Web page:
Taleb’s data dump

By Felix Salmon
April 16, 2009

Back in March, Rick Bookstaber published a blog entry entitled “The Fat-Tailed Straw Man”, which seems to imply that Nassim Taleb attacks Wall Street practices on the grounds that its practitioners believe in normal distributions.

The result of that blog entry, and of a few other criticisms of Taleb in various places, is that Nassim has now published an extremely useful technical appendix to The Black Swan. It includes substantially all his relevant scientific and technical papers, and essentially comprises a gauntlet being thrown down to those who would criticize him. If you want to attack my ideas, he’s saying, that’s fine, but please first do me the favor of looking at where they’re laid out in detail, as opposed to where they’re laid out in newspaper quotes or in a literary book.

There is certainly a lot of confusion in the public mind when it comes to philosophical arguments about fat tails and risk management, and it’s easy for journalists to distill things into easy soundbites about normal distributions and the like. I, for one, would like at some point to write about Taleb’s important paper on Errors, Robustness, and the Fourth Quadrant, which looks at the history of thousands of data series going back decades — but I haven’t found a very clear way of trying to explain its details in English.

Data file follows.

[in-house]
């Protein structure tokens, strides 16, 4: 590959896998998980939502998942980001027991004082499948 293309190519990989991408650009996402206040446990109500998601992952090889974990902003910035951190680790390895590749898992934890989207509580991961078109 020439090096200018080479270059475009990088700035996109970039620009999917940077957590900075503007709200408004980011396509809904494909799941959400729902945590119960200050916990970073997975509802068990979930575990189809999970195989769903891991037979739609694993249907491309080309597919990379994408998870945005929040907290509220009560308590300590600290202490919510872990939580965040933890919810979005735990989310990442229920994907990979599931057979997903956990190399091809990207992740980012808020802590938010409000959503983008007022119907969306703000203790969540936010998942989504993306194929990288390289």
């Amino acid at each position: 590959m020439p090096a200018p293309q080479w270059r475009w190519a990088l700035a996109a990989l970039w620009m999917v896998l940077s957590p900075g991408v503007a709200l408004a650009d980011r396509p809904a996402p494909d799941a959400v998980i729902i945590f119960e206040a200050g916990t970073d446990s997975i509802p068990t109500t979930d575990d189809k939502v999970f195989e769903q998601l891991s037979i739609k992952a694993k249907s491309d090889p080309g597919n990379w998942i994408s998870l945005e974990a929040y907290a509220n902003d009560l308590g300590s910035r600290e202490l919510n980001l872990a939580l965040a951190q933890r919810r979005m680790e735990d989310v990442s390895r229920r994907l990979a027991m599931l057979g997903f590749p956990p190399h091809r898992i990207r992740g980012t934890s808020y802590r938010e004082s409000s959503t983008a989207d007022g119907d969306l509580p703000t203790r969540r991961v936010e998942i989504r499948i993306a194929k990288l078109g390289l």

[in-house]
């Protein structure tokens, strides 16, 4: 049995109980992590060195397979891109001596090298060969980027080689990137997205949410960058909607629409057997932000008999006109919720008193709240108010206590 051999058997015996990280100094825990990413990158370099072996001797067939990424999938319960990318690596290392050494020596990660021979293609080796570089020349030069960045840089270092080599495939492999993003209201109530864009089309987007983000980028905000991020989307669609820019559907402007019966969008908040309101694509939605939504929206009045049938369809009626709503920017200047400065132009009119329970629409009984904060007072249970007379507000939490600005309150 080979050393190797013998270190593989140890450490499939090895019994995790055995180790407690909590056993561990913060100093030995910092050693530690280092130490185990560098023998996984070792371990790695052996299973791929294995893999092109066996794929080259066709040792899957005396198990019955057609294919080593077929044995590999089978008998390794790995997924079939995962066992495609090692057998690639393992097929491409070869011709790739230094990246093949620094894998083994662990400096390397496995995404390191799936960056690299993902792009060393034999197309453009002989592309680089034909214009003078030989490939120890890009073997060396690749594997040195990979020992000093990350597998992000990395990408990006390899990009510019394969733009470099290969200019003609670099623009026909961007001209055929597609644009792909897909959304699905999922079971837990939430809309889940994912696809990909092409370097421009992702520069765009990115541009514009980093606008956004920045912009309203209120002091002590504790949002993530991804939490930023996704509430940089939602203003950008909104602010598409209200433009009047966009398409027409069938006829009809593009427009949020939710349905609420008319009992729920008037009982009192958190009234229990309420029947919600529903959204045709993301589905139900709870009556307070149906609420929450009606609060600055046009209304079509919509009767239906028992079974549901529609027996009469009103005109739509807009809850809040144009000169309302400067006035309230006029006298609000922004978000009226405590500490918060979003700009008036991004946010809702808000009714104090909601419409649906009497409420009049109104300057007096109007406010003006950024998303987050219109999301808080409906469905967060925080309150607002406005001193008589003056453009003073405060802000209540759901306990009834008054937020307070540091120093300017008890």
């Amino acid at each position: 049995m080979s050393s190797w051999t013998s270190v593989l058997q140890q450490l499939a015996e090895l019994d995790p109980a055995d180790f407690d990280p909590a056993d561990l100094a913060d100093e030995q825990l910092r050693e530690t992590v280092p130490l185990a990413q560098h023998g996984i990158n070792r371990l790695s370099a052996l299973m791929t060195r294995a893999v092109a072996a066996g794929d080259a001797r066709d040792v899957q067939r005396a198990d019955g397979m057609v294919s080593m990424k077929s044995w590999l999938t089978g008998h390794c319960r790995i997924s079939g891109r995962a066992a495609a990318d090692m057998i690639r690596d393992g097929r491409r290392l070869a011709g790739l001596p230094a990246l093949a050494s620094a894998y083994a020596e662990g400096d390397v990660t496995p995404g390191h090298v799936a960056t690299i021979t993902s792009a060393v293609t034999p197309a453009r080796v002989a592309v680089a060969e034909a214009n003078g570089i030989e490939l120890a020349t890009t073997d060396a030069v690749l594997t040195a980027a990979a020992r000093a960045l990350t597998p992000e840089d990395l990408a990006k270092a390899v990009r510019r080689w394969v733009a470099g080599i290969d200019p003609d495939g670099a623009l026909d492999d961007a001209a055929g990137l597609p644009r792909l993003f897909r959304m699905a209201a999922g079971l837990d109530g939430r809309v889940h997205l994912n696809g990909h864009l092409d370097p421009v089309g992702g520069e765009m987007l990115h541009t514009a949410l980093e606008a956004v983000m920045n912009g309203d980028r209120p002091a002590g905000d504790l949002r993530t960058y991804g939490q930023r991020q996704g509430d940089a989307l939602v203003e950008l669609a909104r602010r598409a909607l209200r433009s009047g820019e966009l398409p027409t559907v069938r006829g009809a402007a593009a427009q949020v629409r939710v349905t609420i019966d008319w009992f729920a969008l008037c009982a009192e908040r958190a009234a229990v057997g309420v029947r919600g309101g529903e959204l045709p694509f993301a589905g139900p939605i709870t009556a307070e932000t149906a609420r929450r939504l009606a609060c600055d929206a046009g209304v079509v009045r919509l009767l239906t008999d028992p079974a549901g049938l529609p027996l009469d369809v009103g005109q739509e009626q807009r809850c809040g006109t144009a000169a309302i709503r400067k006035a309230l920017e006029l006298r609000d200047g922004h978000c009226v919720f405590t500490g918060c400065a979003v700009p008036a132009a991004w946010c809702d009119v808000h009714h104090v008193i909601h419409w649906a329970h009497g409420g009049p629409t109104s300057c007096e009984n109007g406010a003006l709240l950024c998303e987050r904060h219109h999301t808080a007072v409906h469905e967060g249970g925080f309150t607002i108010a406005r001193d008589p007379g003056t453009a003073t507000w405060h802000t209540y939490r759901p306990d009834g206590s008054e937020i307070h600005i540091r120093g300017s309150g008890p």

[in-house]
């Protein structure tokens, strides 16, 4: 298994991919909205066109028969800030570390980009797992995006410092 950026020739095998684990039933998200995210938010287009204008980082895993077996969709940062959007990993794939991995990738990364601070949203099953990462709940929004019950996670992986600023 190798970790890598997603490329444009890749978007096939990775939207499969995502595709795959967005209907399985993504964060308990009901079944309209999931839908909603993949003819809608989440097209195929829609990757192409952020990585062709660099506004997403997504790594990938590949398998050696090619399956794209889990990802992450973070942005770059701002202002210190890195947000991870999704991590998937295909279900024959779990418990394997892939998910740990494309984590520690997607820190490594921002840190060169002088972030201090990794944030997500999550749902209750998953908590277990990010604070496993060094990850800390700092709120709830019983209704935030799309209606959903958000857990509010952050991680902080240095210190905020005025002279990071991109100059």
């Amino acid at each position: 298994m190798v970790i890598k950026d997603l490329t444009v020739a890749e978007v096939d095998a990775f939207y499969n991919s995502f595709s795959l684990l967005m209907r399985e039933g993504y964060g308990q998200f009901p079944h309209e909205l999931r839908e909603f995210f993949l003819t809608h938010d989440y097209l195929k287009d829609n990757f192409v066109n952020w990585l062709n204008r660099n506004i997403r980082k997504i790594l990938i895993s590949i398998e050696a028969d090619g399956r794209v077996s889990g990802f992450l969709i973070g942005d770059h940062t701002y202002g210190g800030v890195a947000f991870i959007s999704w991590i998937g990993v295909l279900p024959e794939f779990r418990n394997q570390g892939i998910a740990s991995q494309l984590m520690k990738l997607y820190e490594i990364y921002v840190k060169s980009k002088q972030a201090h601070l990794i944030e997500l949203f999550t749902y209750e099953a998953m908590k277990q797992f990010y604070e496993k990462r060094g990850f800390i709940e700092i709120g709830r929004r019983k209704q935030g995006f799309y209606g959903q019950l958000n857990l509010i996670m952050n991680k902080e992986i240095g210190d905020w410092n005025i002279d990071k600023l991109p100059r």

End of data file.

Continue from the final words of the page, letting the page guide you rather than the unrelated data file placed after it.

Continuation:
The Black Swan has proved to be a very popular book largely because it doesn’t even attempt to do that: instead it talks philosophically about the conclusions one draws after looking at the data. But if you want to attack Taleb for drawing the wrong conclusions, I think he’s right: you shouldn’t attack the book, but rather the empirical research which underlies it.

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